Drivers of Diversity

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Science  06 Jul 2012:
Vol. 337, Issue 6090, pp. 15
DOI: 10.1126/science.337.6090.15-b

Large-scale biogeographic patterns of species diversity are generally attributed to the effects of regional climate, climatic history, and other physical factors such as topography. Greve et al. now report a case where continental-scale diversity patterns appear to also be influenced by biotic factors. In Africa, the diversity of acacia trees reaches its highest levels in East Africa and the Limpopo Basin, and the species richness of browsing herbivores (herbivores that use acacias as a food source) is the best explanatory driver of this pattern. The mechanism behind this association remains uncertain; however, one possibility is that decreased fitness and decreased competition of trees under heavier pressure from browsers could lead to greater opportunities for the coexistence of multiple tree species. If consumer diversity has indeed contributed to acacia diversity, the conservation and retention of large herbivores in the African landscape may ultimately be important to the persistence of a diverse tree community.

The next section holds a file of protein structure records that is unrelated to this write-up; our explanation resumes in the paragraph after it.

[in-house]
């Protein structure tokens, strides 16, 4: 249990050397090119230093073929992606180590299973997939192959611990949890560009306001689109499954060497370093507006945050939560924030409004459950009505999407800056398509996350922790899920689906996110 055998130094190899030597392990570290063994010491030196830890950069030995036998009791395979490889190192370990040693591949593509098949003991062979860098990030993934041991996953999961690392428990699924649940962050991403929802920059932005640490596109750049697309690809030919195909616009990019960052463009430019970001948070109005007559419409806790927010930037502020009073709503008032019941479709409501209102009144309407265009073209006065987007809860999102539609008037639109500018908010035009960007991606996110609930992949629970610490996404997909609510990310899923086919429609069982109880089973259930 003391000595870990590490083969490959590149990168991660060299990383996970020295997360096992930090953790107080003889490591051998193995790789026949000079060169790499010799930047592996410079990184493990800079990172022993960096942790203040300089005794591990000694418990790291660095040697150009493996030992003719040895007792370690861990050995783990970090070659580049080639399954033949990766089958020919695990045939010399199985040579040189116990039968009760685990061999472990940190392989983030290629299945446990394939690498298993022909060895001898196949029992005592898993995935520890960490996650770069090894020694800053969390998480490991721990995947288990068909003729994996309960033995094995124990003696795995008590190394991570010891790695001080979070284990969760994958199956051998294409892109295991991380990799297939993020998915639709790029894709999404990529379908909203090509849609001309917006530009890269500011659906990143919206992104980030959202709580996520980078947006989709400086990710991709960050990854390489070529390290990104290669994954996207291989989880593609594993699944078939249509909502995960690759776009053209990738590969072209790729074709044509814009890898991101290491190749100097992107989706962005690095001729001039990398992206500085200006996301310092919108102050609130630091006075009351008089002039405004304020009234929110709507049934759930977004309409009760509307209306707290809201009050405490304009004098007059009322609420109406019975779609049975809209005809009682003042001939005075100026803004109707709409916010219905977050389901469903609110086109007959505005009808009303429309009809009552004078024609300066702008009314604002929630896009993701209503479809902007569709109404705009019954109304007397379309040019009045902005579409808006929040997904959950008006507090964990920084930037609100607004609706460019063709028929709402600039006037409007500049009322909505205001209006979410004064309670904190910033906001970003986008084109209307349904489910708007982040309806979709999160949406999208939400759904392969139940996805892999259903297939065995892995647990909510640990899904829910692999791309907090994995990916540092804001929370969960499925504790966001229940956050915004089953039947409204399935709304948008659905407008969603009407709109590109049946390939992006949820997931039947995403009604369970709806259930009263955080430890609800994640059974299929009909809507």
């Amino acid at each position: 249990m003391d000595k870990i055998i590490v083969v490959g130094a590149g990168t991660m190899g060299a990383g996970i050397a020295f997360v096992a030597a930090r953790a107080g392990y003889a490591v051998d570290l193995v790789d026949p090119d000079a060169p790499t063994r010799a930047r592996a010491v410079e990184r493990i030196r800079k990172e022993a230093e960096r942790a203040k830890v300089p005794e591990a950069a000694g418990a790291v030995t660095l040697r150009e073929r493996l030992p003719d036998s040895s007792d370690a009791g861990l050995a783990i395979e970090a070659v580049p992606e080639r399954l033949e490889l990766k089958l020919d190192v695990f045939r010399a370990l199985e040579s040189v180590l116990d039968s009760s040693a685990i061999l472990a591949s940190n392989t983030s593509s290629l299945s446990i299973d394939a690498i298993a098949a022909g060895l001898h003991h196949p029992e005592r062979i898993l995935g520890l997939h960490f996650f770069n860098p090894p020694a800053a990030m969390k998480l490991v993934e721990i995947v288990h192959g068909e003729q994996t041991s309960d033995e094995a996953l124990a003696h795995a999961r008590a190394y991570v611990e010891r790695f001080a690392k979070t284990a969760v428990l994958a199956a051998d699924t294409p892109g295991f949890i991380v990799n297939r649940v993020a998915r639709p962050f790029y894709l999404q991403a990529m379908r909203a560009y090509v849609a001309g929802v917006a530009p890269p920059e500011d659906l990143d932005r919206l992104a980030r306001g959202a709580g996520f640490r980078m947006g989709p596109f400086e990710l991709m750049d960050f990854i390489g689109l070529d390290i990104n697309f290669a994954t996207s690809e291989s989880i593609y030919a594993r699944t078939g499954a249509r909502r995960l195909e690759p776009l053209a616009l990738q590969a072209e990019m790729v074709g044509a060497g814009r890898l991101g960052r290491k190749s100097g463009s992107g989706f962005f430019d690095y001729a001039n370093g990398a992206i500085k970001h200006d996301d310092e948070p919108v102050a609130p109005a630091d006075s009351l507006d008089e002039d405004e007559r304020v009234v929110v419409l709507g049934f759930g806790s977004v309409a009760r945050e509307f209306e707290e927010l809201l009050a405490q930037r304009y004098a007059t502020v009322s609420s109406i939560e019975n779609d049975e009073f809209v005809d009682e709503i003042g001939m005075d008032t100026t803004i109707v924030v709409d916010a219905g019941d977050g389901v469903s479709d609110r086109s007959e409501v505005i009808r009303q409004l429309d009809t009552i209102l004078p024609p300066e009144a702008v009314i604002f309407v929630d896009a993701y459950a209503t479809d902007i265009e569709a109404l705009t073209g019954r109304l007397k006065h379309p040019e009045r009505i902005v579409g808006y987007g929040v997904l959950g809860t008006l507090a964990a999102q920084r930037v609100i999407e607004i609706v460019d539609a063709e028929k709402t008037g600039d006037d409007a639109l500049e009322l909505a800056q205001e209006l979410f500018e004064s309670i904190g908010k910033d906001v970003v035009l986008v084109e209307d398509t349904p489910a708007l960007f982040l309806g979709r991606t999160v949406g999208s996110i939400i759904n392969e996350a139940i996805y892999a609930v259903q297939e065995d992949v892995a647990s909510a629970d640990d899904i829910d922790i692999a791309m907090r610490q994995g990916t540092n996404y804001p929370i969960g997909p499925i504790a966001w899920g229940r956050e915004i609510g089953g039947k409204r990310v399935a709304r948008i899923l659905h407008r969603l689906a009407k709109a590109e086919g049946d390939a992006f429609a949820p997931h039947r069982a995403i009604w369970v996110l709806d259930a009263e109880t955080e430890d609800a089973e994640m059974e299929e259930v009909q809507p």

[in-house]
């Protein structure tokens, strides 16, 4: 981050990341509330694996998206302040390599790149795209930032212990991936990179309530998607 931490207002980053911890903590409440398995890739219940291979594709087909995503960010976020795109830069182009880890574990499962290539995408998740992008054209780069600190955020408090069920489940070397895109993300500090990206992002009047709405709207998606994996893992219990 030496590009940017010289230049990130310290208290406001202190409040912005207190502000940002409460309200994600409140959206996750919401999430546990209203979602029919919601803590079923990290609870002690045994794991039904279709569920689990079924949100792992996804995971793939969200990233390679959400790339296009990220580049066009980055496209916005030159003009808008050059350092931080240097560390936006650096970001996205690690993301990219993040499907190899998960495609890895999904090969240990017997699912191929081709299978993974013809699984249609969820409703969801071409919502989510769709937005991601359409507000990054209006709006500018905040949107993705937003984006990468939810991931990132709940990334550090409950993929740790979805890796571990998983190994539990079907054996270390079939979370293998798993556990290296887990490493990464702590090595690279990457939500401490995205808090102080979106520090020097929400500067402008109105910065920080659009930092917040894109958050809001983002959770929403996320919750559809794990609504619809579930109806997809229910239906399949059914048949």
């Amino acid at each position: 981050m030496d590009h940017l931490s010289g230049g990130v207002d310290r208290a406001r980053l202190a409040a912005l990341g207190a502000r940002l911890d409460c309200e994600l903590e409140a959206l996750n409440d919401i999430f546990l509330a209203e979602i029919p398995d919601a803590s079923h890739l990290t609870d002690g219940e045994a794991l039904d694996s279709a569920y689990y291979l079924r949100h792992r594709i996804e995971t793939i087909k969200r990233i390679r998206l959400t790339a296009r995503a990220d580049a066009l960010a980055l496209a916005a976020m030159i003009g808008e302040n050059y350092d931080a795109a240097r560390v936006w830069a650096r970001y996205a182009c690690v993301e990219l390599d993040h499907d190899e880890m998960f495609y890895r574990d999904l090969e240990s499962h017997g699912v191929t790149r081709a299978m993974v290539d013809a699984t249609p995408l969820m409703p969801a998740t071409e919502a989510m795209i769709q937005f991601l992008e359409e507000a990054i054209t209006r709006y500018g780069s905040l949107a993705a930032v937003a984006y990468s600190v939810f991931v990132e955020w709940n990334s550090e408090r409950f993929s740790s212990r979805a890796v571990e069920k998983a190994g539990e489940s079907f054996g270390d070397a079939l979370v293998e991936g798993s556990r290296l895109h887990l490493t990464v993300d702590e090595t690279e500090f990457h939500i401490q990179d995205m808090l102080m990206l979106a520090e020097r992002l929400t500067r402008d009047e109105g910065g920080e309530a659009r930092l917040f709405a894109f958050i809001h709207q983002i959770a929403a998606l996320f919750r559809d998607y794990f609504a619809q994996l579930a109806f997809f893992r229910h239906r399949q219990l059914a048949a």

J. Ecol. 100, 10.1111/j.1365-2745.2012.01994.x (2012).

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